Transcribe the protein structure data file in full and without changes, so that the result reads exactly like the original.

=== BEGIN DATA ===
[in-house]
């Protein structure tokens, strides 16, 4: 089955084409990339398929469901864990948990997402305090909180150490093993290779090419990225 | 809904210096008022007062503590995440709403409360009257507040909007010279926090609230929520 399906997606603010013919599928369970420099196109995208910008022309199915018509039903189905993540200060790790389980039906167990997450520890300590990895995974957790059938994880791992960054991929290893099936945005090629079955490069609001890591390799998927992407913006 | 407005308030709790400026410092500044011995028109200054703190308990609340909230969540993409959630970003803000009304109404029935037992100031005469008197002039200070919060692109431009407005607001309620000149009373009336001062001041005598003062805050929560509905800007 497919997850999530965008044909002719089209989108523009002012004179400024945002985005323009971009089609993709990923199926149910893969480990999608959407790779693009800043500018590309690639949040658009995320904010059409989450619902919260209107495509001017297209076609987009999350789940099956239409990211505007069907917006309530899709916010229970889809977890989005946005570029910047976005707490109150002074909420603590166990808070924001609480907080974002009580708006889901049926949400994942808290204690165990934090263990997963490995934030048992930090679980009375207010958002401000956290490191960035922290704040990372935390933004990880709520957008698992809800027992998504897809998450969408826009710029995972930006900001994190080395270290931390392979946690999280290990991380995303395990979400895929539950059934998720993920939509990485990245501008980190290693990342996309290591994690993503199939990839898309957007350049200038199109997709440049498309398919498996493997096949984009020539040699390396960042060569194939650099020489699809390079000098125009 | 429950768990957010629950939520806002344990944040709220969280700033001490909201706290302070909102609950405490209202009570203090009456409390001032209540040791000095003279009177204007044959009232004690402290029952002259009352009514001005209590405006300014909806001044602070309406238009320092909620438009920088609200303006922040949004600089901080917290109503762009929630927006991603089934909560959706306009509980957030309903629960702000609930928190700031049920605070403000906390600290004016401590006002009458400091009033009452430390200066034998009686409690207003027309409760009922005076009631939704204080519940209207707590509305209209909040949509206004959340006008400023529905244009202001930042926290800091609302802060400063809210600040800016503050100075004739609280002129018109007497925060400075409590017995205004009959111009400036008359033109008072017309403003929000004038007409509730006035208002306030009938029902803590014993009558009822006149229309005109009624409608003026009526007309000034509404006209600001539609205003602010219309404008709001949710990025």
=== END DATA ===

[in-house]
């Protein structure tokens, strides 16, 4: 089955084409990339398929469901864990948990997402305090909180150490093993290779090419990225 | 809904210096008022007062503590995440709403409360009257507040909007010279926090609230929520 399906997606603010013919599928369970420099196109995208910008022309199915018509039903189905993540200060790790389980039906167990997450520890300590990895995974957790059938994880791992960054991929290893099936945005090629079955490069609001890591390799998927992407913006 | 407005308030709790400026410092500044011995028109200054703190308990609340909230969540993409959630970003803000009304109404029935037992100031005469008197002039200070919060692109431009407005607001309620000149009373009336001062001041005598003062805050929560509905800007 497919997850999530965008044909002719089209989108523009002012004179400024945002985005323009971009089609993709990923199926149910893969480990999608959407790779693009800043500018590309690639949040658009995320904010059409989450619902919260209107495509001017297209076609987009999350789940099956239409990211505007069907917006309530899709916010229970889809977890989005946005570029910047976005707490109150002074909420603590166990808070924001609480907080974002009580708006889901049926949400994942808290204690165990934090263990997963490995934030048992930090679980009375207010958002401000956290490191960035922290704040990372935390933004990880709520957008698992809800027992998504897809998450969408826009710029995972930006900001994190080395270290931390392979946690999280290990991380995303395990979400895929539950059934998720993920939509990485990245501008980190290693990342996309290591994690993503199939990839898309957007350049200038199109997709440049498309398919498996493997096949984009020539040699390396960042060569194939650099020489699809390079000098125009 | 429950768990957010629950939520806002344990944040709220969280700033001490909201706290302070909102609950405490209202009570203090009456409390001032209540040791000095003279009177204007044959009232004690402290029952002259009352009514001005209590405006300014909806001044602070309406238009320092909620438009920088609200303006922040949004600089901080917290109503762009929630927006991603089934909560959706306009509980957030309903629960702000609930928190700031049920605070403000906390600290004016401590006002009458400091009033009452430390200066034998009686409690207003027309409760009922005076009631939704204080519940209207707590509305209209909040949509206004959340006008400023529905244009202001930042926290800091609302802060400063809210600040800016503050100075004739609280002129018109007497925060400075409590017995205004009959111009400036008359033109008072017309403003929000004038007409509730006035208002306030009938029902803590014993009558009822006149229309005109009624409608003026009526007309000034509404006209600001539609205003602010219309404008709001949710990025």